Zathras

This sounds like over-analysis to me. Gen. Petraeus' tactics in Anbar aren't reducing the credibility of the Iraqi government among Sunni Arabs -- that credibility was nonexistent in the first place. Some of this, for sure, had to do with Shiite death squad activity after February of 2006. But most of it has to do with Sunni Arab factions only wanting to be party to a government on terms Iraqi Shiites aren't willing to accept.

Say Maliki -- or another Iraqi leader, perhaps one from a Shiite faction larger than Dawa -- did adopt another course and tried to push militia members out of the ministries, send oil revenue to the Sunni areas and so forth. Assume, as we have to, that mass casualty attacks on Shiite civilians, policement and government employees continue. How long does the Iraqi leader maintain his position? Days? Weeks? If the best argument against Iraqi political leaders pursuing factional and sectarian interests rather than national ones is that this is the best way to reduce violence against their followers and the violence proceeds anyway, what is Amb. Crocker supposed to tell them? Be patient?

Actually, while I think that in general the surge is taking us in the wrong direction, in one respect Petraeus is clearly helping Crocker in what appears to me his hopeless task. The fight in Anbar seems to be hurting the al Qaeda faction -- not destroying it, but at least reducing its pool of recruits and denying it its rear echelon in Anbar. No Sunni Arab faction has been more committed to sectarian war against, well, all non-Sunni Arabs in Iraq than the al Qaeda in Mesopotamia group. The weaker this faction is, the fewer provocations of Shiites there are likely to be. This won't pull a government in Baghdad together, but it may reduce the chances that feuding Shiite factions will feel compelled to unite in a future ethnic cleansing campaign. That's not much, but it's not nothing.

nur al-cubicle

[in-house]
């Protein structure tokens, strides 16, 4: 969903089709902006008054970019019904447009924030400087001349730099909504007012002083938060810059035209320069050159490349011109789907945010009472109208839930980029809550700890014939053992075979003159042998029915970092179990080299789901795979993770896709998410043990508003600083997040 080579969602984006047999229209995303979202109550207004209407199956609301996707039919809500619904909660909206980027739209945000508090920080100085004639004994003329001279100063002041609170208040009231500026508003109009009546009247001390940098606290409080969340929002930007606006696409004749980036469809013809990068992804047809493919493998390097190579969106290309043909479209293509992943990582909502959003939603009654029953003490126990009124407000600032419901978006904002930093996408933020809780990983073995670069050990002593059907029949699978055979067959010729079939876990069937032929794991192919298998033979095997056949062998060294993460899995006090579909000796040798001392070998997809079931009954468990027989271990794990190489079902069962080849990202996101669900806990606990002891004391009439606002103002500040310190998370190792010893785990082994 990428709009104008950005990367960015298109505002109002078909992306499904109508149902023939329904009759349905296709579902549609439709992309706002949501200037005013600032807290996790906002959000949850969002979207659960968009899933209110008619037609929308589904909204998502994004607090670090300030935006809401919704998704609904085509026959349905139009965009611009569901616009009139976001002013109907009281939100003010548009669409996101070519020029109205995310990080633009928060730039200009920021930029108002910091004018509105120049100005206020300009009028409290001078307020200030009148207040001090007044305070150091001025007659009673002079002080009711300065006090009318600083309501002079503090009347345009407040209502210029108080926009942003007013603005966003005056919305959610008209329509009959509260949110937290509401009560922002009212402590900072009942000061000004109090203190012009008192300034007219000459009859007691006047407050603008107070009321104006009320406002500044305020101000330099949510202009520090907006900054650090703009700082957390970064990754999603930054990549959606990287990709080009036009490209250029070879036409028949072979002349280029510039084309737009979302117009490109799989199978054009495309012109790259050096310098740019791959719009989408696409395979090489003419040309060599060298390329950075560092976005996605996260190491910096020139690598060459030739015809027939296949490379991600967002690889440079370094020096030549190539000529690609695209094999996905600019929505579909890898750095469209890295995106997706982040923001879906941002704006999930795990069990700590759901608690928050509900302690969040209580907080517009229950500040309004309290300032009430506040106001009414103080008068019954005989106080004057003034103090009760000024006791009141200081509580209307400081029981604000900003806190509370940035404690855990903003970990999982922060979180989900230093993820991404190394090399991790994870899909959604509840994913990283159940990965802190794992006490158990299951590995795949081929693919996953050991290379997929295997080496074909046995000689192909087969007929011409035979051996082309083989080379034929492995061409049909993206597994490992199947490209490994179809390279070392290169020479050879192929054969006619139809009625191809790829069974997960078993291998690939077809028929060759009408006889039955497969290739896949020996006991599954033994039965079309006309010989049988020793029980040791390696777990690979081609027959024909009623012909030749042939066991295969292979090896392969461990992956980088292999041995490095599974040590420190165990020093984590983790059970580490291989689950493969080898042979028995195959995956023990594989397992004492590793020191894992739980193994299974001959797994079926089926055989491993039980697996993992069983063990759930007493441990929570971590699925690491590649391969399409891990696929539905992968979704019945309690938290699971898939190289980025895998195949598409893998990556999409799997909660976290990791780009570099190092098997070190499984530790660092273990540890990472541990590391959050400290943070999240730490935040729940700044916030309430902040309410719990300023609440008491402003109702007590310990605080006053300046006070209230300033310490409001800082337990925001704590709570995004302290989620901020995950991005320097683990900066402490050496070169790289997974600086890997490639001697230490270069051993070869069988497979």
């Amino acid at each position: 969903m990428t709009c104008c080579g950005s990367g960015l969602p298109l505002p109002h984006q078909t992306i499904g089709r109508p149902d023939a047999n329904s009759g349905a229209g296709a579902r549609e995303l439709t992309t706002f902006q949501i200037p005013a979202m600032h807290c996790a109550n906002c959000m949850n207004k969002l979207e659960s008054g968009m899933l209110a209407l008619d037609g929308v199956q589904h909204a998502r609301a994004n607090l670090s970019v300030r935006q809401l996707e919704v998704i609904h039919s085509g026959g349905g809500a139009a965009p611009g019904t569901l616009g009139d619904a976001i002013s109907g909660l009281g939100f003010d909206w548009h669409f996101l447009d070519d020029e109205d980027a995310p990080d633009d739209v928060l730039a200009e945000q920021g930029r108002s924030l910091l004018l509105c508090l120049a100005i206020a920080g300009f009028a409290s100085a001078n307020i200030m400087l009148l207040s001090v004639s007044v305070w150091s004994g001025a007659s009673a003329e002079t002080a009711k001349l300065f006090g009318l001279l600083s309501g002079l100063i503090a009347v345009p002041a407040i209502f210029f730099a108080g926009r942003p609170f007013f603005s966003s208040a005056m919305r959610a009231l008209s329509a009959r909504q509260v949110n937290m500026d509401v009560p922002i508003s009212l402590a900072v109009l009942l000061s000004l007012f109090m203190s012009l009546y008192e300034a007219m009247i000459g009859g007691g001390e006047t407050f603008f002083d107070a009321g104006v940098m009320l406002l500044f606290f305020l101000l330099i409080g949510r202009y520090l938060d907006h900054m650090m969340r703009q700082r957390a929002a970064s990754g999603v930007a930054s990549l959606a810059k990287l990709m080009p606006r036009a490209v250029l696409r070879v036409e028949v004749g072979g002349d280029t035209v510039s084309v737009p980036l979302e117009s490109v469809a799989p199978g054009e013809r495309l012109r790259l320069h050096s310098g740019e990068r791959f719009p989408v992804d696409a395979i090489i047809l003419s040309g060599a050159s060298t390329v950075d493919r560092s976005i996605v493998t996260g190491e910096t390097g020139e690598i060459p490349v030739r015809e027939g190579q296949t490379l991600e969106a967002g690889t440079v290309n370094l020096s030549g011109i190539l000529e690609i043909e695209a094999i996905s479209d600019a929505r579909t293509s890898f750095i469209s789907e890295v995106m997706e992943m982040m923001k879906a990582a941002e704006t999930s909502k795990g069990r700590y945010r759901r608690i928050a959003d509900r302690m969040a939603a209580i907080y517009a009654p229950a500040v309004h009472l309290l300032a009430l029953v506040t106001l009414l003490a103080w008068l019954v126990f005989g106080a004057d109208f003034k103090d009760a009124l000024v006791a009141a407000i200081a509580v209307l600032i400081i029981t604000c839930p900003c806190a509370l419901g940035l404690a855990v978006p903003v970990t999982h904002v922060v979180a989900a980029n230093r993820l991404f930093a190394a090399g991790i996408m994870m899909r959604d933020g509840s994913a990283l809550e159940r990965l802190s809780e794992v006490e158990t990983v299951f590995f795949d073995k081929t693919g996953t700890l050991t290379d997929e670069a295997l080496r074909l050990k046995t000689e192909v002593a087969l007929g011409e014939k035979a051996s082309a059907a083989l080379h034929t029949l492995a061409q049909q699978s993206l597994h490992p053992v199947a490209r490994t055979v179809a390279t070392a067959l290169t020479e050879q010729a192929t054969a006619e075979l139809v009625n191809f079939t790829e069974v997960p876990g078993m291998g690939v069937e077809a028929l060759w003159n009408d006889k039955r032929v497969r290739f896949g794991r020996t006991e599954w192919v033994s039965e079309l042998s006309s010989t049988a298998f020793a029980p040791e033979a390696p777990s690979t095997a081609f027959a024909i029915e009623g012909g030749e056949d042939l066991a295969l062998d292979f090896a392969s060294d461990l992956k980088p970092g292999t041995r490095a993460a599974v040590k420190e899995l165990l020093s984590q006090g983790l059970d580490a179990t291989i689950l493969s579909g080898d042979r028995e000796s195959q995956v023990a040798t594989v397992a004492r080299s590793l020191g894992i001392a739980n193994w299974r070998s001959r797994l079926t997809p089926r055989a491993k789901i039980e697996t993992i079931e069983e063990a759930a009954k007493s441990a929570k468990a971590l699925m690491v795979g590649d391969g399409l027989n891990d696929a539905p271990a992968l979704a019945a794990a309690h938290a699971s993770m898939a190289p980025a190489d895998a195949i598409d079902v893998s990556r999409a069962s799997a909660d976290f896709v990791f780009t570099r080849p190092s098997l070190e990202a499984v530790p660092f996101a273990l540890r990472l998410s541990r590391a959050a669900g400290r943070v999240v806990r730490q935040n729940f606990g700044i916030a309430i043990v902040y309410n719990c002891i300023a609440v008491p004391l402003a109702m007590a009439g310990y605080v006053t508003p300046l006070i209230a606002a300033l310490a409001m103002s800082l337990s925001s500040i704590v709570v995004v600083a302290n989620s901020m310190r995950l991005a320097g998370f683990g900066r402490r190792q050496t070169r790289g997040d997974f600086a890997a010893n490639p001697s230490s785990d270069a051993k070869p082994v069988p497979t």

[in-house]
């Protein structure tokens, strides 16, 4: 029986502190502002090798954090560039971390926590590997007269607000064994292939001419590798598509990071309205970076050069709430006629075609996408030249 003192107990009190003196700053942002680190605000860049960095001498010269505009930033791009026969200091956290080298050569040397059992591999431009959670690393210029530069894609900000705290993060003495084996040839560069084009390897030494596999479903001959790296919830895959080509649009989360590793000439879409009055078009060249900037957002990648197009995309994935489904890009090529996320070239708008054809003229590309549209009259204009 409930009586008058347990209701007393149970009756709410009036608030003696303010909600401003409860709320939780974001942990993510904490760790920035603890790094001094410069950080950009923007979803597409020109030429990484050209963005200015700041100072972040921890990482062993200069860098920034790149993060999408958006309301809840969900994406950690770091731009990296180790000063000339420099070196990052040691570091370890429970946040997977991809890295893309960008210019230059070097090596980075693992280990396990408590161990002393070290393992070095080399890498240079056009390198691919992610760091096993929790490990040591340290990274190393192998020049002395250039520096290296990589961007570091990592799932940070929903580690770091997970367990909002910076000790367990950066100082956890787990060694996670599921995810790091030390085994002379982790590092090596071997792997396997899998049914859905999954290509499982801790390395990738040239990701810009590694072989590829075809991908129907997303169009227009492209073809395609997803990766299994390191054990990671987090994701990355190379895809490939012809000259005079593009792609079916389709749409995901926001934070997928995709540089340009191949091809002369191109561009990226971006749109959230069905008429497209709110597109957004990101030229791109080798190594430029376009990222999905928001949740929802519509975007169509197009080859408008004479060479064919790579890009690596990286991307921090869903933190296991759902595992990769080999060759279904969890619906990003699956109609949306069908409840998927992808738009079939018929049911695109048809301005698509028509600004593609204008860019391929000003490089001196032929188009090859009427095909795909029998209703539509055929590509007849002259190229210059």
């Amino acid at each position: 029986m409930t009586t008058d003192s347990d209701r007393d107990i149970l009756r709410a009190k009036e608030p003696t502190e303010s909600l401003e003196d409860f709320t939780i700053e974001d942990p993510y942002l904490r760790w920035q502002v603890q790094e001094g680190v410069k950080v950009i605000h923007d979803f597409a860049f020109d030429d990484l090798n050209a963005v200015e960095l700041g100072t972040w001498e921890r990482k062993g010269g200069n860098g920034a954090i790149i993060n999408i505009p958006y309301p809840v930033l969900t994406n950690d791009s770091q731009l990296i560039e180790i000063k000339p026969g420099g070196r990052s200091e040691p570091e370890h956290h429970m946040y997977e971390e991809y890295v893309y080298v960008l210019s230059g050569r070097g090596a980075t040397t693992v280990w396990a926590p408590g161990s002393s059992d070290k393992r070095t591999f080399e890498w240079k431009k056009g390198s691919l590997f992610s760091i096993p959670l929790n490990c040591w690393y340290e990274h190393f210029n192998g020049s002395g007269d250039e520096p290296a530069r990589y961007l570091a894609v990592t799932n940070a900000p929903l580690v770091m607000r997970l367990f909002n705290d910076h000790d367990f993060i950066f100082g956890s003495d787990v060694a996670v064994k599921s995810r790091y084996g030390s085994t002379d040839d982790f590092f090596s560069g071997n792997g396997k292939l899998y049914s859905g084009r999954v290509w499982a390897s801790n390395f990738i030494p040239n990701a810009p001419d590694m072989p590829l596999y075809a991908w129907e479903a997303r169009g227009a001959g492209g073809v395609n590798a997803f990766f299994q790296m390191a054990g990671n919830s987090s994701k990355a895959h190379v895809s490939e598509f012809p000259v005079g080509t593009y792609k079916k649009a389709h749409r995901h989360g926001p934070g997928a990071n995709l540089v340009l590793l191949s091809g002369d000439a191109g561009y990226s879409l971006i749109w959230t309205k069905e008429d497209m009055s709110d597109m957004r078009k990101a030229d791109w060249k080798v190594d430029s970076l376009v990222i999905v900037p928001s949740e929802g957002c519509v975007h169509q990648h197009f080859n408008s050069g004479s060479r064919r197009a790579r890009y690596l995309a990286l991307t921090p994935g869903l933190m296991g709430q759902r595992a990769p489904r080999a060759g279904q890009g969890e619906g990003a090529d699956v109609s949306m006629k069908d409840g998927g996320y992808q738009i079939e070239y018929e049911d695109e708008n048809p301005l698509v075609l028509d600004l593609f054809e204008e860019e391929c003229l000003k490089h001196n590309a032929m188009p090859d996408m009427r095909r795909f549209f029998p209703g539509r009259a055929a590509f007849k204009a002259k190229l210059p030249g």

This reflects a behind-the-lines battle on the Potomac, does it not? Defense+Cheney+Saudi (Petraeus) vs. Condi+Crocker (but they're not allowed to talk to the boss anymore, are they?). BTW, Tony Blair left for the Middle East and hasn't been heard from since.

nur al-cubicle

They are organizing the Sunnis outside of the state rather than fostering integration.

But this is what the Saudis demanded when they summoned Cheney, no?

No Preference

To me, our entire national discussion of Iraq misses the point. Is the US goal in Iraq truly a strong, successful, unified state with a government that reflects the desires of its people? I don't think so. Americans and our policies are highly unpopular among Iraqis. Iraqis want Iraq to retain control of its oil; they want a state strongly flavored by Islam; they don't want long-term American military bases; they certainly don't agree with the general American view of the Middle East. An independent government with popular support could never be an American client.

The US is only interested in democracy in Iraq insofar as it serves our objectives, which are to maintain a permanent military presence and to have final say over its oil. No legitimate Iraqi government is going to embrace those objectives.

The US is in the dilemma of not having an Iraqi faction to support. The Shia are too close to Iran. The Sunni appear to have the goal of a Sunni-dominated state, which is untenable without a great deal of bloodshed. The Kurds support an insurgency in Turkey. Democratic secularists are weak and few, and friends of Israel nonexistent. We keep running from one ally to the next only to be disappointed.

The US claims to want a unified Iraqi society, but what we do in fact is set Iraqis against each other while trying to accomplish our own goals. The US is unwilling to see peace in Iraq except on our terms. We may be willing to settle for a dysfunctional, nonrepresentative Iraqi state as long as we retain a military presence and keep Iraqi oil from falling into the "wrong hands". What the Iraqis might like is beside the point.